IMDb Rating 7.2 10 53

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Uploaded By: FREEMAN
August 28, 2020 at 09:48 AM


Harvey Keitel as Professor Nichols
Goran Visnjic as Artur
Sonia Braga as Sister Lucia
Lúcia Moniz as Maria Rosa
1.02 GB
English 2.0
23.976 fps
1 hr 53 min
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Movie Reviews

Reviewed by rannynm 10 / 10

A Definite Must-See for those of the Catholic Faith

Fatima is a definite must-see film for those of the Catholic faith. A phenomenal period masterpiece that pulls at your heartstrings. A film that should not be missed. Fatima brings light to a true story that many do not know.

Fatima tells the true story of three young children who met the Virgin Mary and were witnesses of "The Miracle of the Sun." The movie opens up with Professor Nichols (Harvey Keitel) as he visits Sister Lucia (Sonia Braga) in a nunnery in 1989. They talk about the happenings from Lucia's past in 1917 Fatima, Portugal. The film goes back and forth between both years. We see a young Lucia (Stephanie Gil) with her cousins Francisco and Jacinta Marto (Jorge Lamelas and Alejandra Howard) meet the Virgin Mary (Joana Ribeiro). After that fateful day, the story breaks out and the children are faced with a harsh reality.

The true standouts of Fatima are its young actors. Stephanie, Jorge and Alejandra show the struggle of being called "liars" when telling the truth. The kids are called out by their parents and are given the cold shoulder by many in the village. This never stops them-they stand by the truth with faith in their hearts. The movie concludes with The Miracle of the Sun which happened on October thirteenth, 1917, followed by actual photos of that day. The makeshift monument that was built in the movie is an exact replica of the monument in the photograph. It is appealing to see how much filmmakers worked on small yet important details such as this one.

The lesson to be learned from the film is to always have faith and believe in your truth. Time and time again, Lucia faces anger from her mother, who believes her daughter is lying about meeting Mary. Not once does Lucia give up, however; and she always prays, standing by her word. The topic of the Catholic faith may disinterest some audiences who do not share the same views. Considering that Fatima features the Virgin Mary, Catholicism is front and center in the movie.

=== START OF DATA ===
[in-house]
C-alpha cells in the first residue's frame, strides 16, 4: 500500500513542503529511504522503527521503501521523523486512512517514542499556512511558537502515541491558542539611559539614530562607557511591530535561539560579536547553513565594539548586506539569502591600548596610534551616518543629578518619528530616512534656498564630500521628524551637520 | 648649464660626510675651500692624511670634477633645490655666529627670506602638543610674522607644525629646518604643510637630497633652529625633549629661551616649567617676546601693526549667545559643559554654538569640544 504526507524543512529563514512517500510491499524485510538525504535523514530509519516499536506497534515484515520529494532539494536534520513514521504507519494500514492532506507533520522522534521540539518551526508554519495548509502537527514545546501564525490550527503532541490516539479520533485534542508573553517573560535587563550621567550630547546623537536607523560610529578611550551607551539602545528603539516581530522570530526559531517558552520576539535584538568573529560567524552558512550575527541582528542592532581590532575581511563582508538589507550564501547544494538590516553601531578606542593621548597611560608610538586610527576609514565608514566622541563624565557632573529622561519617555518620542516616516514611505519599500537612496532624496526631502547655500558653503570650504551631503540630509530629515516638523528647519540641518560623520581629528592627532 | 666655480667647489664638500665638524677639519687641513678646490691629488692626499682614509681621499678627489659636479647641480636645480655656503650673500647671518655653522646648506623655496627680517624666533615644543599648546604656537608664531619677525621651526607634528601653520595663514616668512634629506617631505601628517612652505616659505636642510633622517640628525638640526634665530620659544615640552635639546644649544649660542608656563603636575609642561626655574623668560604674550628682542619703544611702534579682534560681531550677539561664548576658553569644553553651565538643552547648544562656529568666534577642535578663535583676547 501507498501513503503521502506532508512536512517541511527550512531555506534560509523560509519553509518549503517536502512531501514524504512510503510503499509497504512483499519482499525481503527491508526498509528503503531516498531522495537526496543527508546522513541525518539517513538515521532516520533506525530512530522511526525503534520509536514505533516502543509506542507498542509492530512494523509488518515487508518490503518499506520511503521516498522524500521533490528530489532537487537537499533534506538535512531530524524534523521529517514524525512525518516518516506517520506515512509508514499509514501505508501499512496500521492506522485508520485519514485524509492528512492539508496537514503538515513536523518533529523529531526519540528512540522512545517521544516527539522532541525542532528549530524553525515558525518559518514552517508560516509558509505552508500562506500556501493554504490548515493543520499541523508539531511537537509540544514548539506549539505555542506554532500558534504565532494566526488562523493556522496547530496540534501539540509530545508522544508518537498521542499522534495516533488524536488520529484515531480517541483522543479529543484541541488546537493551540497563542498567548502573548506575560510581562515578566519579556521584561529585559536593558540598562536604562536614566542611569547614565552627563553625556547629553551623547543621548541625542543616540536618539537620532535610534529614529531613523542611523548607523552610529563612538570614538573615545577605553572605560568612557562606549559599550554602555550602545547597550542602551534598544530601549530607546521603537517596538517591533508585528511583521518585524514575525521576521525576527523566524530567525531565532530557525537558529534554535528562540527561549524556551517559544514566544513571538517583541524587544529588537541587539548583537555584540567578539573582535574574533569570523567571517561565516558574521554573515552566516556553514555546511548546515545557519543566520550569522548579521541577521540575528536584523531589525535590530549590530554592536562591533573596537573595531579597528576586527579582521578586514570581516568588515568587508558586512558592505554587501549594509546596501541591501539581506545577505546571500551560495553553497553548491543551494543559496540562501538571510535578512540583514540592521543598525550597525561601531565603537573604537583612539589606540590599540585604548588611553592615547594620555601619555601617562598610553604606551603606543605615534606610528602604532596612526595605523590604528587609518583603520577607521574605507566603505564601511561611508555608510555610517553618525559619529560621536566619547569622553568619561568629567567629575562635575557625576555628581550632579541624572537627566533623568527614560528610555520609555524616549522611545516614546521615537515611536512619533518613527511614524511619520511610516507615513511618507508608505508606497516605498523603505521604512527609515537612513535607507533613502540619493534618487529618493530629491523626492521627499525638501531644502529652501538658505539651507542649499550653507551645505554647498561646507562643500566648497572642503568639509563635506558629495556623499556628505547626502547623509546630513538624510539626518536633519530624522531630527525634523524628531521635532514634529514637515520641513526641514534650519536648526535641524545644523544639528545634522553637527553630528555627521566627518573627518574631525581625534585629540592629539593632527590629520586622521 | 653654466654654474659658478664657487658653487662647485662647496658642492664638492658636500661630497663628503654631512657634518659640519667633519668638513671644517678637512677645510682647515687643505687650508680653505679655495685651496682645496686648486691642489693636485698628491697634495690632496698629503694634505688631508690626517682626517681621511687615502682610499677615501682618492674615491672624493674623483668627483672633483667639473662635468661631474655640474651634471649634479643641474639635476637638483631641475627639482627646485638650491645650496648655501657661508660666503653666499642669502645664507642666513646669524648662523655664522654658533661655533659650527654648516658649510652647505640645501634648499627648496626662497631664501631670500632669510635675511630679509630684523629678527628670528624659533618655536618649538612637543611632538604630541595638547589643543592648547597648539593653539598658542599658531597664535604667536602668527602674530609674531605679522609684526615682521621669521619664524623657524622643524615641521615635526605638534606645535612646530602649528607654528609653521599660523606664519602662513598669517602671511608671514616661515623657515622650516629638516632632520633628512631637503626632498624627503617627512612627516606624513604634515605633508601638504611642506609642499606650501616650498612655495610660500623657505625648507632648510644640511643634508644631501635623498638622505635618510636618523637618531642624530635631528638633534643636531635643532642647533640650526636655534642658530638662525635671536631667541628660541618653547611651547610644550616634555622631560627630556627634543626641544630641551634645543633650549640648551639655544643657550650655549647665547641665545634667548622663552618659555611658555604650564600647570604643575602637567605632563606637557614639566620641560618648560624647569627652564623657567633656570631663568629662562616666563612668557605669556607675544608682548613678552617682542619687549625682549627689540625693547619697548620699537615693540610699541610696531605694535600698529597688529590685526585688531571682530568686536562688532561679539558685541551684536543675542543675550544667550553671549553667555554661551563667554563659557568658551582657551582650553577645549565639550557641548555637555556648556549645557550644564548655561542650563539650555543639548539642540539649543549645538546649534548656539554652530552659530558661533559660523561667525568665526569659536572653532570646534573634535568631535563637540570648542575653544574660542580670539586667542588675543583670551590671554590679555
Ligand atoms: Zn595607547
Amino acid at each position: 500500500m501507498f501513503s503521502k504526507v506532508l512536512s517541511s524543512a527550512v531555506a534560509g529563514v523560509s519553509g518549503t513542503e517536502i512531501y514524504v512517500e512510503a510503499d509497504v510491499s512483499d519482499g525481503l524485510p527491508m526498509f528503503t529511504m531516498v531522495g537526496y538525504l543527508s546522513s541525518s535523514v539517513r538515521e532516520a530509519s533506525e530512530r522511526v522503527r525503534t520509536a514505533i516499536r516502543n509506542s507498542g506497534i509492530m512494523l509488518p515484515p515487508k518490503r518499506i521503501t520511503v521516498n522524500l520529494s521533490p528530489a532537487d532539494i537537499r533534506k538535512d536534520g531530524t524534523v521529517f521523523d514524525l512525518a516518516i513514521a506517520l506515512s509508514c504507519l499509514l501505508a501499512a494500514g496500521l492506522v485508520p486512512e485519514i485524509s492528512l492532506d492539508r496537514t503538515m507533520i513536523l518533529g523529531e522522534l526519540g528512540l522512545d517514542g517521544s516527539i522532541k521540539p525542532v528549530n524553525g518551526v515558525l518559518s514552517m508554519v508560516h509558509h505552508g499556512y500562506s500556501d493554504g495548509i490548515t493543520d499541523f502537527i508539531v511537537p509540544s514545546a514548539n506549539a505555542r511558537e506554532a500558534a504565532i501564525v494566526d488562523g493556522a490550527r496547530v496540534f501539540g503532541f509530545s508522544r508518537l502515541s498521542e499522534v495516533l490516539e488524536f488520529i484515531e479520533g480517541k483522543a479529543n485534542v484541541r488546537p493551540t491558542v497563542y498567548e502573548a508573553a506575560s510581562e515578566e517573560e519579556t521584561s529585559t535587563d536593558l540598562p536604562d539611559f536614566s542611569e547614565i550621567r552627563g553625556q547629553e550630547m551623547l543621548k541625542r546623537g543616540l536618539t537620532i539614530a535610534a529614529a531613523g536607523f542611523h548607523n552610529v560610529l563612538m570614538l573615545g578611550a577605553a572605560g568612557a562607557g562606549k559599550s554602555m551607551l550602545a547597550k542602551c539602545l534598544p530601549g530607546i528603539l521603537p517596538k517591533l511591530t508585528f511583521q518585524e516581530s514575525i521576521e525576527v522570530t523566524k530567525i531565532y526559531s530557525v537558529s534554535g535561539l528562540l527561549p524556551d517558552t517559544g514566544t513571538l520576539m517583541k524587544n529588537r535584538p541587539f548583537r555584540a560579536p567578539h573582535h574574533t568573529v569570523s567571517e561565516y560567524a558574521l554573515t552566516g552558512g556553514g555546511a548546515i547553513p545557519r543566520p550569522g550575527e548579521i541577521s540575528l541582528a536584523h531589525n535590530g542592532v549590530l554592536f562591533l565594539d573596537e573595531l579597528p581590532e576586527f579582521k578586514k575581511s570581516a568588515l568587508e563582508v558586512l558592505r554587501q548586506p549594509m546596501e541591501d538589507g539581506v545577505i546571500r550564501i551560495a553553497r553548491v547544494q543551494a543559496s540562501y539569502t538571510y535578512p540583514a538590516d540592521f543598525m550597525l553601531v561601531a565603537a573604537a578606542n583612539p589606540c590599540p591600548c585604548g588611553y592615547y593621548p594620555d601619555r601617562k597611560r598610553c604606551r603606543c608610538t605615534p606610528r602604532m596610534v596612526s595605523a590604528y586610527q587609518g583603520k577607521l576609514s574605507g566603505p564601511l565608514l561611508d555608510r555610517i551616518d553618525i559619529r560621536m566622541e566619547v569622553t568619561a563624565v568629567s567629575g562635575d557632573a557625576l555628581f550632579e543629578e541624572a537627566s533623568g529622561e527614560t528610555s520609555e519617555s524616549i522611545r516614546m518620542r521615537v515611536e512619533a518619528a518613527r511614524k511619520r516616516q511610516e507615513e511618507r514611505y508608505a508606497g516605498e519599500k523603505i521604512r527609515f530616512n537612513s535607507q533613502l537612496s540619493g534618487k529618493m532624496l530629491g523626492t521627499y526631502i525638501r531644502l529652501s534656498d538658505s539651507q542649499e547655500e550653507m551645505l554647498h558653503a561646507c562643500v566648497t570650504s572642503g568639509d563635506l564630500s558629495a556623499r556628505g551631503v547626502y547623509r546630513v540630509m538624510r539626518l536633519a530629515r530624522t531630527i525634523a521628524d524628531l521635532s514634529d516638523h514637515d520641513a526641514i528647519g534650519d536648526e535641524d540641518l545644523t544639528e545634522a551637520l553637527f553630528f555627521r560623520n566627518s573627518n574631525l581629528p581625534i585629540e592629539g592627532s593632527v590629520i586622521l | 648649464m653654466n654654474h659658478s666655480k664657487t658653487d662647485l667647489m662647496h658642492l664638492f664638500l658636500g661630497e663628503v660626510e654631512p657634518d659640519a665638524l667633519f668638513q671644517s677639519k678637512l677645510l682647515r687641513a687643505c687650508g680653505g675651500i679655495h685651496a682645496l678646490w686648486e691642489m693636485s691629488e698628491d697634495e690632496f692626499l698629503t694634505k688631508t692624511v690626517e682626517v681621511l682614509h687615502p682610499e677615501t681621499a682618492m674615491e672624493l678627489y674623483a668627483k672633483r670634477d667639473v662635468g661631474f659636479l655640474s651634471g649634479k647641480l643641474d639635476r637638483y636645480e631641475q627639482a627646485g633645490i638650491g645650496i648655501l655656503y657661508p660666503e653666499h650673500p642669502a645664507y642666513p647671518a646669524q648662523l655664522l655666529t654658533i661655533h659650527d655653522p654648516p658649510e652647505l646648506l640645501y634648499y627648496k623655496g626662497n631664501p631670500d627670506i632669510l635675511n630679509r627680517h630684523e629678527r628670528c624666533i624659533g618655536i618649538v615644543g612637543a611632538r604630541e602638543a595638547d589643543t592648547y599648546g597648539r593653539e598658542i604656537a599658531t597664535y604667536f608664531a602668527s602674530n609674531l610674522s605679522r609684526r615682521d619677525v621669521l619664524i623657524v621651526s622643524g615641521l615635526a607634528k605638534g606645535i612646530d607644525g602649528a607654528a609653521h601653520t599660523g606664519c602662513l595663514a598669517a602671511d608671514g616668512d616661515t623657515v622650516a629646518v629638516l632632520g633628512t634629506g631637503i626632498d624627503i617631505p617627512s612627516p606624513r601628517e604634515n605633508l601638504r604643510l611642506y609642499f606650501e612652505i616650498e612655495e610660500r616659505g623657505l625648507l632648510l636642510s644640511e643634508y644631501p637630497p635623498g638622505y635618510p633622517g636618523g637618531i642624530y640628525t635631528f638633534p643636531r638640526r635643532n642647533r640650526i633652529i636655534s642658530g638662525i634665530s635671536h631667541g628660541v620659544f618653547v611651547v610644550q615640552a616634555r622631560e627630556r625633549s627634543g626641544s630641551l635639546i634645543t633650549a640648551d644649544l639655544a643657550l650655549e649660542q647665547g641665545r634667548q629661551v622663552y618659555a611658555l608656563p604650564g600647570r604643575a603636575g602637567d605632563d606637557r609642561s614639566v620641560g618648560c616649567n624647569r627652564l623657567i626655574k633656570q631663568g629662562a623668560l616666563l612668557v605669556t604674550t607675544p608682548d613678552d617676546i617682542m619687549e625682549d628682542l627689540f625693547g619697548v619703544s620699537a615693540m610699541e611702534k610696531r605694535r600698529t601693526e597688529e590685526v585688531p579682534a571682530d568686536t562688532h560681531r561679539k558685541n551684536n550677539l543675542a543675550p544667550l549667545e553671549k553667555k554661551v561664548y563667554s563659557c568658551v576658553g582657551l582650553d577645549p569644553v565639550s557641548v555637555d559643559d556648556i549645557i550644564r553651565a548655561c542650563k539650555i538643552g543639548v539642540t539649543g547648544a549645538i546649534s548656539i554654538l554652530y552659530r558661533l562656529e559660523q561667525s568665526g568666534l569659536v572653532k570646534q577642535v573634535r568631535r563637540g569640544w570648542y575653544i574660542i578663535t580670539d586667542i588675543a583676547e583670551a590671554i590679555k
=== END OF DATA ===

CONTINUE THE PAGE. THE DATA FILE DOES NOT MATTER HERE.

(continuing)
I give Fatima 4 out of 5 stars and recommend it for ages 14 to 18 plus adults. Reviewed by Heather S., KIDS FIRST! Film Critic

Reviewed by ferguson-6 7 / 10

but Mama, it's the truth

Greetings again from the darkness. I'm not Catholic and did not grow up learning much about Catholicism. However, I have heard the story of Fatima, Portugal and the 3 young shepherds who claimed to have seen the Virgin Mary. Writer-Director Marco Pontecorvo and co-writers Valerio D'Annunzio and Barbara Nicolosi deliver a dutiful re-telling of the events that led up to the Miracle of the Sun.

The movie begins in 1989 as Professor Nicols (Harvey Keitel) visits Sister Lucia (Sonia Braga), now an octogenarian, at her nunnery. The professor is quite the skeptic, but it's crucial to his new book project that he question the Sister about what she experienced in 1917. We then flash back to that era when 10 year old Lucia (Stephanie Gil) and her cousins, 7 year old Jacinto (Alejandra Howard) and 8 year old Francisco (Jorge Lamelas) are youngsters working as shepherds for the family flock of sheep. One day, a vision appears to the three children. It's the Virgin Mary (Joana Ribeiro) offering words of hope and a request for praying and strong faith.

Of course kids are kids, so their secret gets spilled almost immediately. As you would expect, no one believes them. Not their family or those in the small Portugal village. The townspeople gather regularly in the square to hear the Mayor (Goran Visnjic) read the names of the local boys and men who have been killed in war. It's a gut-wrenching occurrence for all involved, and yet another opportunity for the mean-spirited folks to accuse the kids of lying about what they've seen. The local priest (Joaquim de Almeida) tries to frighten them out of the story, and even Lucia's mother (Lucia Moniz) scolds and belittles her.

"The faith of a child" has rarely been more evident than with young Lucia. She stays strong despite being ostracized by the villagers, the church, and even her family. The film makes clear observation about faith and religion. What is religion but believing and having faith in something intangible - something that can't be seen or touched. Director Pontecorvo delivers a faith-based film, yet one that is not preachy. It does make us wonder why the religious leaders are themselves so lacking in true faith, and why the politician is envious of the youngsters who draw an audience. Photographs of that day in 1917 ... the "Miracle of the Sun" ... are shown as part of the closing credits, while Andrea Bocelli's remarkable voice sings out. It's a low-budget film with some overacting (from adults), but the message and the performance of young Stephanie Gil make it worthwhile.

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